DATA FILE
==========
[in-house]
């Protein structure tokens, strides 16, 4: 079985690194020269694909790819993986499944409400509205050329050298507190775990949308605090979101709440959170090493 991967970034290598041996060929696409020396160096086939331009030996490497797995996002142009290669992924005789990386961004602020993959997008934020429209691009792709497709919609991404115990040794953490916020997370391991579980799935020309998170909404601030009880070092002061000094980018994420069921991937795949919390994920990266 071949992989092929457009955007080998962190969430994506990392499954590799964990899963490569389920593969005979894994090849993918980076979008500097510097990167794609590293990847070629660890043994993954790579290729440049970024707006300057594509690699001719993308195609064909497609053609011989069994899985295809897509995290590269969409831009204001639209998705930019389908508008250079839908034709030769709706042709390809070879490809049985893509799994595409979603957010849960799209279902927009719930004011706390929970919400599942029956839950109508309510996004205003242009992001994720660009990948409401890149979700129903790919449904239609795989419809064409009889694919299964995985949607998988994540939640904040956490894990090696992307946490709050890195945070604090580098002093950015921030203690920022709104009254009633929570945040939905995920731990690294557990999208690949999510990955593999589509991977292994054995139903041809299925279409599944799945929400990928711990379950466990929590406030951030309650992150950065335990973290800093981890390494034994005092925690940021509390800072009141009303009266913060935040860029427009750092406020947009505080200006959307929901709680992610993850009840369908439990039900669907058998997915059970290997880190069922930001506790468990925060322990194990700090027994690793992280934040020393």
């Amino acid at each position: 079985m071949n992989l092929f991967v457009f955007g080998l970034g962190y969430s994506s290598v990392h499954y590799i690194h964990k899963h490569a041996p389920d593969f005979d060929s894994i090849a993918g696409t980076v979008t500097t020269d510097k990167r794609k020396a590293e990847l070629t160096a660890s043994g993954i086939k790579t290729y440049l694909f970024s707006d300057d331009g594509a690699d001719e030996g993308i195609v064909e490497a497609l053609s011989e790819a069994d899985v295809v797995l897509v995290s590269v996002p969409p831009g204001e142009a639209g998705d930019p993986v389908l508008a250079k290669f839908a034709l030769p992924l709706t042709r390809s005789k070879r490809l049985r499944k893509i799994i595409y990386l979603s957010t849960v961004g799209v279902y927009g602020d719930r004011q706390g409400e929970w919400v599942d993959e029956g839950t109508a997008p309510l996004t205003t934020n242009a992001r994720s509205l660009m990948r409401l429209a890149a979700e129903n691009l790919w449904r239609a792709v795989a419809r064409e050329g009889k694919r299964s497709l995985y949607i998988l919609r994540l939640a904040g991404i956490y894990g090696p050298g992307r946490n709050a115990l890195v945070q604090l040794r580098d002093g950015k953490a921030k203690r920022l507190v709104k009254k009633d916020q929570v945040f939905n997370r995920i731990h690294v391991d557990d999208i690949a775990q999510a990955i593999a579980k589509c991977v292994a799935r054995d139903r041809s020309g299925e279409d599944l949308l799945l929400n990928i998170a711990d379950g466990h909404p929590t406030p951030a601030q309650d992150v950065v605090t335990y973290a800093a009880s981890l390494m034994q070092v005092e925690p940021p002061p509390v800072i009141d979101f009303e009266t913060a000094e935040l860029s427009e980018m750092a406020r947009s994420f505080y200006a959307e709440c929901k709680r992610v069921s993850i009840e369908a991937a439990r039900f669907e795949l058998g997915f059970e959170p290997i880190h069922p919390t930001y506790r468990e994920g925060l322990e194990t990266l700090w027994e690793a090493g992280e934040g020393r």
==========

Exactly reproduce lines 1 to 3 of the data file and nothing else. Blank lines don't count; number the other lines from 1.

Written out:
[in-house]
């Protein structure tokens, strides 16, 4: 079985690194020269694909790819993986499944409400509205050329050298507190775990949308605090979101709440959170090493 991967970034290598041996060929696409020396160096086939331009030996490497797995996002142009290669992924005789990386961004602020993959997008934020429209691009792709497709919609991404115990040794953490916020997370391991579980799935020309998170909404601030009880070092002061000094980018994420069921991937795949919390994920990266 071949992989092929457009955007080998962190969430994506990392499954590799964990899963490569389920593969005979894994090849993918980076979008500097510097990167794609590293990847070629660890043994993954790579290729440049970024707006300057594509690699001719993308195609064909497609053609011989069994899985295809897509995290590269969409831009204001639209998705930019389908508008250079839908034709030769709706042709390809070879490809049985893509799994595409979603957010849960799209279902927009719930004011706390929970919400599942029956839950109508309510996004205003242009992001994720660009990948409401890149979700129903790919449904239609795989419809064409009889694919299964995985949607998988994540939640904040956490894990090696992307946490709050890195945070604090580098002093950015921030203690920022709104009254009633929570945040939905995920731990690294557990999208690949999510990955593999589509991977292994054995139903041809299925279409599944799945929400990928711990379950466990929590406030951030309650992150950065335990973290800093981890390494034994005092925690940021509390800072009141009303009266913060935040860029427009750092406020947009505080200006959307929901709680992610993850009840369908439990039900669907058998997915059970290997880190069922930001506790468990925060322990194990700090027994690793992280934040020393």
């Amino acid at each position: 079985m071949n992989l092929f991967v457009f955007g080998l970034g962190y969430s994506s290598v990392h499954y590799i690194h964990k899963h490569a041996p389920d593969f005979d060929s894994i090849a993918g696409t980076v979008t500097t020269d510097k990167r794609k020396a590293e990847l070629t160096a660890s043994g993954i086939k790579t290729y440049l694909f970024s707006d300057d331009g594509a690699d001719e030996g993308i195609v064909e490497a497609l053609s011989e790819a069994d899985v295809v797995l897509v995290s590269v996002p969409p831009g204001e142009a639209g998705d930019p993986v389908l508008a250079k290669f839908a034709l030769p992924l709706t042709r390809s005789k070879r490809l049985r499944k893509i799994i595409y990386l979603s957010t849960v961004g799209v279902y927009g602020d719930r004011q706390g409400e929970w919400v599942d993959e029956g839950t109508a997008p309510l996004t205003t934020n242009a992001r994720s509205l660009m990948r409401l429209a890149a979700e129903n691009l790919w449904r239609a792709v795989a419809r064409e050329g009889k694919r299964s497709l995985y949607i998988l919609r994540l939640a904040g991404i956490y894990g090696p050298g992307r946490n709050a115990l890195v945070q604090l040794r580098d002093g950015k953490a921030k203690r920022l507190v709104k009254k009633d916020q929570v945040f939905n997370r995920i731990h690294v391991d557990d999208i690949a775990q999510a990955i593999a579980k589509c991977v292994a799935r054995d139903r041809s020309g299925e279409d599944l949308l799945l929400n990928i998170a711990d379950g466990h909404p929590t406030p951030a601030q309650d992150v950065v605090t335990y973290a800093a009880s981890l390494m034994q070092v005092e925690p940021p002061p509390v800072i009141d979101f009303e009266t913060a000094e935040l860029s427009e980018m750092a406020r947009s994420f505080y200006a959307e709440c929901k709680r992610v069921s993850i009840e369908a991937a439990r039900f669907e795949l058998g997915f059970e959170p290997i880190h069922p919390t930001y506790r468990e994920g925060l322990e194990t990266l700090w027994e690793a090493g992280e934040g020393r």